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Skull



  The skull is a bony structure found in many animals which serves as the general framework for the head. The skull supports the structures of the face and protects the head against injury.

The skull can be subdivided into two parts: the cranium and the mandible. A skull that is missing a mandible is only a cranium; this is the source of a very commonly made error in terminology. Those animals having skulls are called craniates.

Protection of the brain is only one part of the function of a bony skull. For example, a fixed distance between the eyes is essential for stereoscopic vision, and a fixed position for the ears helps the brain to use auditory cues to judge direction and distance of sounds. In some animals, the skull also has a defensive function (e.g. horned ungulates); the frontal bone is where horns are mounted.

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Contents

Human skulls

Main article: Human skull

   

In humans, the adult skull is normally made up of 22 bones. Except for the mandible, all of the bones of the skull are joined together by sutures, rigid articulations permitting very little movement. Eight bones form the neurocranium (braincase)-including frontal, parietals, occipital, sphenoid, temporals and ethmoid-, a protective vault surrounding the brain. Fourteen bones form the splanchnocranium, the bones supporting the face. Encased within the temporal bones are the six ear ossicles of the middle ears, though these are not part of the skull. The hyoid bone, supporting the tongue, is usually not considered as part of the skull either, as it does not articulate with any other bones.

The skull contains the sinus cavities, which are air-filled cavities lined with respiratory epithelium, which also lines the large airways. The exact functions of the sinuses are unclear; they may contribute to decreasing the weight of the skull with a minimal decrease in strength,or they may be important in improving the resonance of the voice. In some animals, such as the elephant, the sinuses are extensive. The elephant skull needs to be very large, to form an attachment for muscles of the neck and trunk, but is also unexpectedly light; the comparatively small brain-case is surrounded by large sinuses which reduce the weight. The meninges are the three layers, or membranes, which surround the structures of the nervous system. They are known as the dura mater, the arachnoid mater and the pia mater. Other than being classified together, they have little in common with each other.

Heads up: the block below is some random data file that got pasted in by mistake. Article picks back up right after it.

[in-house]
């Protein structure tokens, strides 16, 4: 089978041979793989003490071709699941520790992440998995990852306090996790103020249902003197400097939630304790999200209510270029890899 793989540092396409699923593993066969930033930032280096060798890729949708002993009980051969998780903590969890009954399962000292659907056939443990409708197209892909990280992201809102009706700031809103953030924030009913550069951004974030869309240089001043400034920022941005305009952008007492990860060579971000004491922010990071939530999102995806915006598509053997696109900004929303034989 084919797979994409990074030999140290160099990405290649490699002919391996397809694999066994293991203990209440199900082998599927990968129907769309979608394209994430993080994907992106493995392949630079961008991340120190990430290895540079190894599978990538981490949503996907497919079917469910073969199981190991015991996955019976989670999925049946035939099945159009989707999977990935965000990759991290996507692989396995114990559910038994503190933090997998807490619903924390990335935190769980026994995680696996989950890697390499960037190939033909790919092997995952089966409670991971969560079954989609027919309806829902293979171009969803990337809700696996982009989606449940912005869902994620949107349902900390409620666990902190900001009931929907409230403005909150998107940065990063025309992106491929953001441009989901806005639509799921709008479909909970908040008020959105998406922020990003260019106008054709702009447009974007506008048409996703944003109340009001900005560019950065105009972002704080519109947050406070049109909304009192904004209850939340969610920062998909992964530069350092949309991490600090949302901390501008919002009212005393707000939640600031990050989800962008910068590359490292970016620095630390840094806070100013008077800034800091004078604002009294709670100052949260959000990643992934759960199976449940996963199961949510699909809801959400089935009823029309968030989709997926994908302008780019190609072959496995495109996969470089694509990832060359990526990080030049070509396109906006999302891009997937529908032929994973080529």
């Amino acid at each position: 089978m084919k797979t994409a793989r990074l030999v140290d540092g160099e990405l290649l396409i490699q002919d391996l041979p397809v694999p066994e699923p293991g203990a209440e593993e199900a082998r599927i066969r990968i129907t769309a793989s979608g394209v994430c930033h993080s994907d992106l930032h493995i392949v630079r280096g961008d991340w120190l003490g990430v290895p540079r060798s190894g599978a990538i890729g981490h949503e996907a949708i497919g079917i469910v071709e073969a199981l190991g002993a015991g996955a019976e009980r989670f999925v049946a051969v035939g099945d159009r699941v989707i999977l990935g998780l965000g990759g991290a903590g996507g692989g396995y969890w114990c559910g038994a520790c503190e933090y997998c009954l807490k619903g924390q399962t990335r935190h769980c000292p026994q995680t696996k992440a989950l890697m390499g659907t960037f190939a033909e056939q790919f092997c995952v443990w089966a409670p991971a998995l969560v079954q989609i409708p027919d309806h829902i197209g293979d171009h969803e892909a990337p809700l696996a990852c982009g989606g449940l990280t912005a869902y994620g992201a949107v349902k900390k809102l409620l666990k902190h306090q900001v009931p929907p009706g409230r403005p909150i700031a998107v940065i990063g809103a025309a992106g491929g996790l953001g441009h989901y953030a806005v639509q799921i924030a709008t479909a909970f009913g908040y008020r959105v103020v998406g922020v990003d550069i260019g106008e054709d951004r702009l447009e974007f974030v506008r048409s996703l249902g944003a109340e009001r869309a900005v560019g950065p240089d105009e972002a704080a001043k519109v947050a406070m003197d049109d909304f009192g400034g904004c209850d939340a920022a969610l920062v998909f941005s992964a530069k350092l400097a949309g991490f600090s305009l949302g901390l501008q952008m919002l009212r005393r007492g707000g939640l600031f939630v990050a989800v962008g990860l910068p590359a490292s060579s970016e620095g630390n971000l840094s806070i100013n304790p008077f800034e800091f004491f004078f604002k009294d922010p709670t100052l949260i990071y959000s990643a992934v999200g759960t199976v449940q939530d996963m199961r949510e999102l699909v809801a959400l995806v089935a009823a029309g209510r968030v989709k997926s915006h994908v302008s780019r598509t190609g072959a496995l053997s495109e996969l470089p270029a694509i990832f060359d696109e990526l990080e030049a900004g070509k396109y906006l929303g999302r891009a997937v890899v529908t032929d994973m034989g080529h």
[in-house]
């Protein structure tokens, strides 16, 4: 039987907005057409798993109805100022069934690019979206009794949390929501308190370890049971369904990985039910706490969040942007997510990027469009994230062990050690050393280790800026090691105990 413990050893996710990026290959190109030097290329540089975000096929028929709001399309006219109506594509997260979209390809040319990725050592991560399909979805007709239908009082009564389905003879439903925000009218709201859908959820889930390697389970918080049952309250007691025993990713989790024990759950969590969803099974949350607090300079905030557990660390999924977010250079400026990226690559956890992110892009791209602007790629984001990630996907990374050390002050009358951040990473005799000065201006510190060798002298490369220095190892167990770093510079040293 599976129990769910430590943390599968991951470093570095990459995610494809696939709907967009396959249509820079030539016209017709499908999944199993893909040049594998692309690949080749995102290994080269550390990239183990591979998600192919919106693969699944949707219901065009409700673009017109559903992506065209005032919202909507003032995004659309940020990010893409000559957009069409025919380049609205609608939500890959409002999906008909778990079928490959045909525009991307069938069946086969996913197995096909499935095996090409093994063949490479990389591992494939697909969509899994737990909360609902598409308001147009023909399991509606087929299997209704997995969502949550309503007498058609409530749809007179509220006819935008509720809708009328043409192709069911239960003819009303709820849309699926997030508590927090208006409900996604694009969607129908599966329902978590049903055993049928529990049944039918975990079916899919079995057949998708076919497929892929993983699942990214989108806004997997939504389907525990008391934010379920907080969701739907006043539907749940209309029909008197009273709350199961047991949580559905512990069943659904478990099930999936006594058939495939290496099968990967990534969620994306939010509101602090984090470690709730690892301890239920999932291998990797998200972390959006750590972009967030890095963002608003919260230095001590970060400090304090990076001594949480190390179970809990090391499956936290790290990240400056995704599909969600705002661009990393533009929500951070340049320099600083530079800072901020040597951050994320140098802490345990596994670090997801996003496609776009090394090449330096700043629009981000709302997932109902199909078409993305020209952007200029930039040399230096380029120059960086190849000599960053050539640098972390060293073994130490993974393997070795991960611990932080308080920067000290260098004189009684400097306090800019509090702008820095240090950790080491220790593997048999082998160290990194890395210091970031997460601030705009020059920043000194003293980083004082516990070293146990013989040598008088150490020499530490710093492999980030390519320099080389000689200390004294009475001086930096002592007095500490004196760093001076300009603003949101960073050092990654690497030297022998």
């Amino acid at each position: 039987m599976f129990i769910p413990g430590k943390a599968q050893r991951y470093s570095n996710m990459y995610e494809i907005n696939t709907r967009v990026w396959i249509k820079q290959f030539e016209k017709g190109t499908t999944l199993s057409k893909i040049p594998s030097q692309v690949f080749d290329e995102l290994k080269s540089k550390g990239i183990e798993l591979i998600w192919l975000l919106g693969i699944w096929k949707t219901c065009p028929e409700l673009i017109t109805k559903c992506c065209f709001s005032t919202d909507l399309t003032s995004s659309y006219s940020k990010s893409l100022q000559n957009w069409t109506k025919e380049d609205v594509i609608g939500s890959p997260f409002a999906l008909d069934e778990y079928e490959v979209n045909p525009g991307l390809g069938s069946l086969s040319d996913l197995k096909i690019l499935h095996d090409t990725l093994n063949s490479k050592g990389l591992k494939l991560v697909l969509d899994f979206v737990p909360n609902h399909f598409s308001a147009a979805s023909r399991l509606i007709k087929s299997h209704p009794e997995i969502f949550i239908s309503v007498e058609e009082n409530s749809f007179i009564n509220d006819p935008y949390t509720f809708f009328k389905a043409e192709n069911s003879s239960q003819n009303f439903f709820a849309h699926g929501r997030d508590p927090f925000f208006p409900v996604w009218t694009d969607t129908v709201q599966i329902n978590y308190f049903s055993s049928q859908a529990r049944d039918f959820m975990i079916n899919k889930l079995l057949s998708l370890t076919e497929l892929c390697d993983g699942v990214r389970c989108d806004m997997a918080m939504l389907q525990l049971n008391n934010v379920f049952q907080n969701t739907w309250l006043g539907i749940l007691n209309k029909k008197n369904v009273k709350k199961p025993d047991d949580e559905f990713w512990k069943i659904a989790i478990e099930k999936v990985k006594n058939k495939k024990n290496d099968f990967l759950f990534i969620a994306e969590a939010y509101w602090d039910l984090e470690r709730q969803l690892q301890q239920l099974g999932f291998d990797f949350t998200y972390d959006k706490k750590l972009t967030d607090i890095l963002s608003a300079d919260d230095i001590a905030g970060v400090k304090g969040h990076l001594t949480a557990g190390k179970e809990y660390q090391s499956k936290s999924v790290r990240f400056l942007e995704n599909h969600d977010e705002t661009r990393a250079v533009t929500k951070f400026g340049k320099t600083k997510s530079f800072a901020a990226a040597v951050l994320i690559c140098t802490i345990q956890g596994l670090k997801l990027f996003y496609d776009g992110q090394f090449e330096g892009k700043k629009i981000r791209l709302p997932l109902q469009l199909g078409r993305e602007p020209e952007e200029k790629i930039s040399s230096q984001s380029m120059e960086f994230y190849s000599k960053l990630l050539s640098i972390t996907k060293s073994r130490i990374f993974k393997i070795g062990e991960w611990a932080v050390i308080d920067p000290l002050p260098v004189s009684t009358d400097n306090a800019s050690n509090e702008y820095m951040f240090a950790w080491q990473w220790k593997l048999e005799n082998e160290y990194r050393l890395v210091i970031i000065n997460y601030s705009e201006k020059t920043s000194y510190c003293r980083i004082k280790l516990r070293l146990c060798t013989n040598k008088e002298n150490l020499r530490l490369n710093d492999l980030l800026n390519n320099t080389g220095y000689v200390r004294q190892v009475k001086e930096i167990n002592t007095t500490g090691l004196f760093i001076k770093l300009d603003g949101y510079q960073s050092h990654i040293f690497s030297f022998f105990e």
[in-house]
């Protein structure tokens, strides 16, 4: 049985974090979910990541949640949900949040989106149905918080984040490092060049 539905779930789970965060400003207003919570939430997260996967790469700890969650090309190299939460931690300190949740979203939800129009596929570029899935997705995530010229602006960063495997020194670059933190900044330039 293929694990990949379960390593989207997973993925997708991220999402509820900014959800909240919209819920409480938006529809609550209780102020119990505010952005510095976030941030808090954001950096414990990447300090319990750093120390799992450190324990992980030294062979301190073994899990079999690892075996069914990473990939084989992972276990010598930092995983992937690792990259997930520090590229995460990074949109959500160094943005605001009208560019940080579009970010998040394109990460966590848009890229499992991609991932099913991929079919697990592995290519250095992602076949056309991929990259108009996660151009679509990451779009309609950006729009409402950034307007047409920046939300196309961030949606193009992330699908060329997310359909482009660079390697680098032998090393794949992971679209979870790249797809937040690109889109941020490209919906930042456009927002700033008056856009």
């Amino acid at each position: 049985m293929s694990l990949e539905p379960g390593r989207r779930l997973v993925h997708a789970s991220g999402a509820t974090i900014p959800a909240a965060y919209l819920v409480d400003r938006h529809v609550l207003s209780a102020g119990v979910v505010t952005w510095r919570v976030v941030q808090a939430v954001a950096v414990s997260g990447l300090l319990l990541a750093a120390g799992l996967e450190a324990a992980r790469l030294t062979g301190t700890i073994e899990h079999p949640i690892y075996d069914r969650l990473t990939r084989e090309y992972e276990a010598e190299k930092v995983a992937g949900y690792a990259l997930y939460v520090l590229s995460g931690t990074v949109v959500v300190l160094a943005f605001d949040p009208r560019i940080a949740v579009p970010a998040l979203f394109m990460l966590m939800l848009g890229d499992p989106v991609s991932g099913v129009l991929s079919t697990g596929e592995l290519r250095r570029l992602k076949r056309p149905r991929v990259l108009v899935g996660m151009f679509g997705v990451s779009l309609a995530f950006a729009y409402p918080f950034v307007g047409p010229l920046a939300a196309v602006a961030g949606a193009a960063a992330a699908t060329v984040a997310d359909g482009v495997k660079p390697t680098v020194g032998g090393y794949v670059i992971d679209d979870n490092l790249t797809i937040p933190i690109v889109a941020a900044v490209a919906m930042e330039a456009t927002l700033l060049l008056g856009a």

In humans, the anatomical position for the skull is the Frankfurt plane, where the lower margins of the orbits and the upper borders of the ear canals are all in a horizontal plane. This is the position where the subject is standing and looking directly forward. For comparison, the skulls of other species, notably primates and hominids, may sometimes be studied in the Frankfurt plane. However, this does not always equate to a natural posture in life.

Possible types of skull fractures

Main articles: Skull fracture, tripod fracture, and LeFort fracture

Animal skulls

Temporal Fenestra

  The temporal fenestra are anatomical features of the amniote skull, characterised by bilaterally symmetrical holes (fenestrae) in the temporal bone. Depending on the lineage of a given animal, two, one, or no pairs of temporal fenestrae may be present, above or below the postorbital and squamosal bones. The upper temporal fenestrae are also known as the supratemporal fenestrae, and the lower temporal fenestrae are also known as the infratemporal fenestrae. The presence and morphology of the temporal fenestra is critical for taxonomic classification of the synapsids, of which mammals are part.

Physiological speculation associates it with a rise in metabolic rates and an increase in jaw musculature. The earlier amniotes of the Carboniferous did not have temporal fenestrae but the more advanced sauropsids and synapsids did. As time progressed, sauropsids' and synapsids' temporal fenestrae became more modified and larger to make stronger bites and more jaw muscles. Dinosaurs, which are sauropsids, have large advanced openings and their descendants, the birds, have temporal fenestrae which have been modified. Mammals, which are synapsids, possess no fenestral openings in the skull, as the trait has been modified. They do, though, still have the temporal orbit (which resembles an opening) and the temporal muscles. It is a hole in the head and is situated to the rear of the orbit behind the eye.

Classification

  There are four types of amniote skull, classified by the number and location of their fenestra. These are:

  • Anapsida - no openings
  • Synapsida - one low opening (beneath the postorbital and squamosal bones)
  • Euryapsida - one high opening (above the postorbital and squamosal bones); euryapsids actually evolved from a diapsid configuration, losing their lower temporal fenestra.
  • Diapsida - two openings

Evolutionary, they are related like so:

  • Amniota
    • Class Synapsida - mammal-like reptiles
      • Order Therapsida
        • Class Mammalia - mammals
    • Class Sauropsida - reptiles
      • Subclass Anapsida
      • (unranked) Eureptilia
        • Subclass Diapsida
          • (unranked) Euryapsida
          • Class Aves - birds

See also

References

  • White, T.D. 1991. Human osteology. Academic Press, Inc. San Diego, CA.
 
This article is licensed under the GNU Free Documentation License. It uses material from the Wikipedia article "Skull". A list of authors is available in Wikipedia.
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